This is (quite obviously) from the outside looking in, but my impression of much of Facebook leadership is that they’ve bought a bit too much into the myth of their own brilliance, and their own ability to work their way through challenges — at the size and scale of an operation that isn’t just providing a service to basically a third of the globe, but which is also seeking to get those people to interact with one another. Nearly all of human history is about our general failures to get along with one another, and many of the problems facing Facebook are also of that very nature.
There is something of an open question about which of these problems are merely revealed or exposed due to Facebook, which are exacerbated by Facebook, and which are actually decreased by Facebook. It seems likely that all three of these forces are at play, and there is no one who has a full grasp on how to deal with the problems that are a part of human nature — or how to try to minimize humanity’s worst impulses across the globe. I don’t think Facebook has the answers, but sometimes I fear that some of the leaders at the company think that they do — or that they can outthink the world in how they approach these problems.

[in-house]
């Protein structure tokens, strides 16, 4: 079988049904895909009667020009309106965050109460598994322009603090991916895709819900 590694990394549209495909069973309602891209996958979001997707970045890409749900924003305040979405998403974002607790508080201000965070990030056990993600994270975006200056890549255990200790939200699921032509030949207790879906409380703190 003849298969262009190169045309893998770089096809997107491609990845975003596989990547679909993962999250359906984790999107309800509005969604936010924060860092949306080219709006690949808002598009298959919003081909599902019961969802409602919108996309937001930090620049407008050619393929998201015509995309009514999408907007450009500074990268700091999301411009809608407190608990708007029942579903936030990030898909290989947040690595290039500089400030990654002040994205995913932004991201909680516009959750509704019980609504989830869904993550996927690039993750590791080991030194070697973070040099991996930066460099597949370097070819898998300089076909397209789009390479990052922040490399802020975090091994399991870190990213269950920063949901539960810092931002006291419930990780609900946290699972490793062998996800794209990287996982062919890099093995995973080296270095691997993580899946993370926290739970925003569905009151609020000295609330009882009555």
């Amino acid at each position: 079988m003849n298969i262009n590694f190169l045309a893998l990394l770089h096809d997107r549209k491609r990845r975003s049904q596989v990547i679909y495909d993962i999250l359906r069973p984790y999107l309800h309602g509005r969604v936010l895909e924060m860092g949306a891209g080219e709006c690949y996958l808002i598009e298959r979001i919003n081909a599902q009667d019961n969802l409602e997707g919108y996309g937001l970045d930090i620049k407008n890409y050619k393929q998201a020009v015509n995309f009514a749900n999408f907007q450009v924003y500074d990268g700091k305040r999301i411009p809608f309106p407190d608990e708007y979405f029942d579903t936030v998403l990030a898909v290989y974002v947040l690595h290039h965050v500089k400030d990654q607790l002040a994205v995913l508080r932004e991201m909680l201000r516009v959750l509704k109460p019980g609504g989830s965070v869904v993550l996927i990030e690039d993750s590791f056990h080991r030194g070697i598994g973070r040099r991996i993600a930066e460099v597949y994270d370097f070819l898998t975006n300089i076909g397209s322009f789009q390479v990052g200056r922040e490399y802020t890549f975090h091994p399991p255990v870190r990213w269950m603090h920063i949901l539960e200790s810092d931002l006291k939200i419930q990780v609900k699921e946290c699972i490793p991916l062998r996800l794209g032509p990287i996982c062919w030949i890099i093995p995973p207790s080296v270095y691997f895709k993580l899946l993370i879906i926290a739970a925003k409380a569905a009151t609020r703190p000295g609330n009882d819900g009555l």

The issues, which become clear in all of this reporting, are not of a company that is nefariously run by evil geniuses toying with people’s minds (as some would have you believe). Nor is it incompetent buffoons careening human society into a ditch under a billboard screaming “MOAR ENGAGEMENT! MOAR CLICKS!” It seems pretty clear that they are decently smart, and decently competent people… who have ended up in an impossible situation and don’t recognize that they can’t solve it all alone.
Over and over again, this recognition seems to explain actions that might otherwise be incomprehensible. So many of the damning reports from the Facebook files could be evidence of evilness or incompetence — or they could be evidence of a group of executives who are in way too deep, but believe that they really have a handle on things that they not only don’t, but simply can’t due to the nature of humanity itself.